Good coverage of the charter school funding issue in today’s Monitor, though it did not point out that charter funding is tied to voucher repeal:
Gov. Maggie Hassan last week proposed boosting state funding for public charter schools, a move that would break – for now – the fiscal logjam that led officials last year to place a moratorium on new schools.
Hassan’s budget, as delivered to the Legislature, contains an additional $18 million over the next biennium to help new charter schools open and allow the 17 existing schools (an 18th will open this fall) enroll more students, according to her office.
That’s good news for charter school advocates, who have been up in arms since Sept. 19, when the State Board of Education said it wouldn’t approve any more charter schools because there wasn’t enough money in the budget to finance them. Public charter schools are free for students to attend and receive grants from the state – $5,450 per pupil in grades 1-12 for the current school year – to help cover their operating expenses.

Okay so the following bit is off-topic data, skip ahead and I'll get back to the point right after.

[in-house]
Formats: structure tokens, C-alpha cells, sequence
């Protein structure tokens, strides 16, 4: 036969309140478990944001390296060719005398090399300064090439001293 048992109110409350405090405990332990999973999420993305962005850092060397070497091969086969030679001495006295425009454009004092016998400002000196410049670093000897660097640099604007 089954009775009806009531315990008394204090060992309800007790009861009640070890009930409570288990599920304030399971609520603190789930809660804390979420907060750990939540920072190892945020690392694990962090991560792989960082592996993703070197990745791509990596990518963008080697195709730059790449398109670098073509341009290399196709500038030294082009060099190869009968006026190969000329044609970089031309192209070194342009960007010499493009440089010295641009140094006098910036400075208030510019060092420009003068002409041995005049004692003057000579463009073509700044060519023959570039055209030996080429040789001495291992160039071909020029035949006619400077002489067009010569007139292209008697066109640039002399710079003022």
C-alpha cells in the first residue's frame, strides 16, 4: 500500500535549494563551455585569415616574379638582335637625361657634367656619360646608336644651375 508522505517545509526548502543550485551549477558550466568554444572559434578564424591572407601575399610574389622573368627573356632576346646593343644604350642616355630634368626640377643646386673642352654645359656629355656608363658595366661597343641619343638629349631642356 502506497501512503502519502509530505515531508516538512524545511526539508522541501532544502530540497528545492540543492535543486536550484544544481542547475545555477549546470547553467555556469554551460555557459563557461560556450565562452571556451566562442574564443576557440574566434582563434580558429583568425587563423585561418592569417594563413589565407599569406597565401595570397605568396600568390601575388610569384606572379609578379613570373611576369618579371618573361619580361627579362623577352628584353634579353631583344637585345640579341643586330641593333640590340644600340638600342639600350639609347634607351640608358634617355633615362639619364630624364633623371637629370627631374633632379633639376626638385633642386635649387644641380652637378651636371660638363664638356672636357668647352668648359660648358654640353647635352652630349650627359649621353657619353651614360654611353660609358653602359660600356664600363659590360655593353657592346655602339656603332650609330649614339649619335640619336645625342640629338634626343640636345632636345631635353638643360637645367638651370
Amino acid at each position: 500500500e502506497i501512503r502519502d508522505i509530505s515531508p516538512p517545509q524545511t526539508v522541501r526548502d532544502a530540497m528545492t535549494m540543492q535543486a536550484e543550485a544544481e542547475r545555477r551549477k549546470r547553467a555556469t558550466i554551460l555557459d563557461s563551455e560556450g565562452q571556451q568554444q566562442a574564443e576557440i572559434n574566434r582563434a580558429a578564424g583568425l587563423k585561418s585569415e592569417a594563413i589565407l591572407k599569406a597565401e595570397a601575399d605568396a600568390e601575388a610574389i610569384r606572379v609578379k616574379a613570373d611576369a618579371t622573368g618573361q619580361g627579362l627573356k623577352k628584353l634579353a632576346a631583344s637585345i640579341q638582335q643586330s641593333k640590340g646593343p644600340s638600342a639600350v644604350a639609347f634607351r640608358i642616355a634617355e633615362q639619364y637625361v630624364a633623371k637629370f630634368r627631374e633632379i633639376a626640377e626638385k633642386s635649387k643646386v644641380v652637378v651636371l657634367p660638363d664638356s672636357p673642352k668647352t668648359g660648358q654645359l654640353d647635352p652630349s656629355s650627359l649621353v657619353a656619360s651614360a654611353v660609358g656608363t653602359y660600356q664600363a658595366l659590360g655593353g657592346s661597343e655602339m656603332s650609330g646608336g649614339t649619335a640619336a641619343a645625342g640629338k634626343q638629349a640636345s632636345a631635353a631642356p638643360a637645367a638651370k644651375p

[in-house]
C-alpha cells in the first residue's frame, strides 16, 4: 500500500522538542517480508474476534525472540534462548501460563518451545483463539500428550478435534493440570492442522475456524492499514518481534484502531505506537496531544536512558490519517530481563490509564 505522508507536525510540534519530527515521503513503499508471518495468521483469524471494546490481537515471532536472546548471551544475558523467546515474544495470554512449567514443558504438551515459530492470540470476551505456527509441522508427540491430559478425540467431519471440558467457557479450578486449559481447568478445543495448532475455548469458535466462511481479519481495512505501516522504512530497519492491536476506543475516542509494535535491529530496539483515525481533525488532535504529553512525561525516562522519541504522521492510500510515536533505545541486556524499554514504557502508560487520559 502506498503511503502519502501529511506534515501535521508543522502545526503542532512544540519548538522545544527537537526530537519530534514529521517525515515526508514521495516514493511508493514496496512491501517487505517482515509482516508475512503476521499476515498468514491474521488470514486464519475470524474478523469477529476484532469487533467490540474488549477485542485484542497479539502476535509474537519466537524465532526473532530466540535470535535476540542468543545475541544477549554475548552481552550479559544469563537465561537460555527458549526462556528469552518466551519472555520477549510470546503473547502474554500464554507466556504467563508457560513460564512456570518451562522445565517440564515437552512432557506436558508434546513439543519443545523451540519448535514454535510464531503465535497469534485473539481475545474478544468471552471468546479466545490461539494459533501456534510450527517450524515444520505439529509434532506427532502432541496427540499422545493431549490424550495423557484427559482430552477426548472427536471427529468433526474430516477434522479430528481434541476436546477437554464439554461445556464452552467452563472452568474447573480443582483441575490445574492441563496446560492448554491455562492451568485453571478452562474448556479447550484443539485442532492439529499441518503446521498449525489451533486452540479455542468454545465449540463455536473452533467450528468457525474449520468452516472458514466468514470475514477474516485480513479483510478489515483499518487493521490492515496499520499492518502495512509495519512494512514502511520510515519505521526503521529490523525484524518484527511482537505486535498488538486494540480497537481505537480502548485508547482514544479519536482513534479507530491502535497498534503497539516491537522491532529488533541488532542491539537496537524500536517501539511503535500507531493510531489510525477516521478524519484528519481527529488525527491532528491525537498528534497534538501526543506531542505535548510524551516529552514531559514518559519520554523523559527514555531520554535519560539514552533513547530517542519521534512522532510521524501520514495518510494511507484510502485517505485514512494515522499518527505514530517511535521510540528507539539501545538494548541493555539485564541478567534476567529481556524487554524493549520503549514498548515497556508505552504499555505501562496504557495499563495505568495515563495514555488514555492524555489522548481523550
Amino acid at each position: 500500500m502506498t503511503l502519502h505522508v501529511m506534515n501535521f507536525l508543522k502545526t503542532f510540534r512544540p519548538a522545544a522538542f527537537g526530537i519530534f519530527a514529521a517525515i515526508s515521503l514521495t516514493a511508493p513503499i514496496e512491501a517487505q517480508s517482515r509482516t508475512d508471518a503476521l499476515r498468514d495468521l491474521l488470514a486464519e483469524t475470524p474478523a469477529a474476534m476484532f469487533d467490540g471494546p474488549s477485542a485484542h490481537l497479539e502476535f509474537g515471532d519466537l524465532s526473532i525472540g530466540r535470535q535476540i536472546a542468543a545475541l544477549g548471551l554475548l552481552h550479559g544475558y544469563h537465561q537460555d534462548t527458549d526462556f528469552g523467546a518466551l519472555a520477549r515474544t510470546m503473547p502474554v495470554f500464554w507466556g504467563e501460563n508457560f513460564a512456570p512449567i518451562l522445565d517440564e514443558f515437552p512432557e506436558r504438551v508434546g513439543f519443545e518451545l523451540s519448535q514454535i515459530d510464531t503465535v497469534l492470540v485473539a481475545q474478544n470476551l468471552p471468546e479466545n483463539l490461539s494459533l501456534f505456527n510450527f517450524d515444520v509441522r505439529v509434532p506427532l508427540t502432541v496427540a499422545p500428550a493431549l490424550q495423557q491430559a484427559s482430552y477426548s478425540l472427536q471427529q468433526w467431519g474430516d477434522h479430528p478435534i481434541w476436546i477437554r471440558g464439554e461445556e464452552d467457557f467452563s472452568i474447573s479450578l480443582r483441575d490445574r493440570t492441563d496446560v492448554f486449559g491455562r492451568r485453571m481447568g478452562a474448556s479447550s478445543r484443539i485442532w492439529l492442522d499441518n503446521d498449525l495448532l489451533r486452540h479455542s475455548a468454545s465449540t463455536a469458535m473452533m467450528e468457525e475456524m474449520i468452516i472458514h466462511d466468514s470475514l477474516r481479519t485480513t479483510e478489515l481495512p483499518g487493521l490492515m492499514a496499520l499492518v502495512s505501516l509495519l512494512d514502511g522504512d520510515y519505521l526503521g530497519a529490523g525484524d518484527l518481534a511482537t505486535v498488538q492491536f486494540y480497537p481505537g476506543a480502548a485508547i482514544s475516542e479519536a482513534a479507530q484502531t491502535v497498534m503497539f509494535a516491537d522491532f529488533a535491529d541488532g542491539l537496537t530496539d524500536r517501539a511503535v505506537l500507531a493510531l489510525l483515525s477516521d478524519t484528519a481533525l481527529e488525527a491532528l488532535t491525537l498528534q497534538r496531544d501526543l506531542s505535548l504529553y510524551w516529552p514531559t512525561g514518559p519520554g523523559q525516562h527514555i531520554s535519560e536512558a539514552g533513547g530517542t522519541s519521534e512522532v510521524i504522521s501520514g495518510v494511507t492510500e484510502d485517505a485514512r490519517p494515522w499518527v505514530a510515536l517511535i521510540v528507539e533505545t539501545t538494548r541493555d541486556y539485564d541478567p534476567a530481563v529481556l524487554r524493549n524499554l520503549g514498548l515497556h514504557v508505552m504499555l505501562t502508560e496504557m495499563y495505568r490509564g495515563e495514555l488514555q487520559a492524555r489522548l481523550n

“The governor has been a public charter school supporter in the past and we applaud her for her vision and commitment to public charter school options,” wrote Matt Southerton, director of the New Hampshire Center for Innovative Schools, in an email. The center is a nonprofit that helps set up charter schools.
If the extra money is approved by legislators, the State Board of Education would be in a position to green-light four new schools with applications that are complete or nearly so, assuming those applications also meet the “plethora of other criteria that we look for,” said Chairman Tom Raffio, also the president and chief executive officer of Northeast Delta Dental.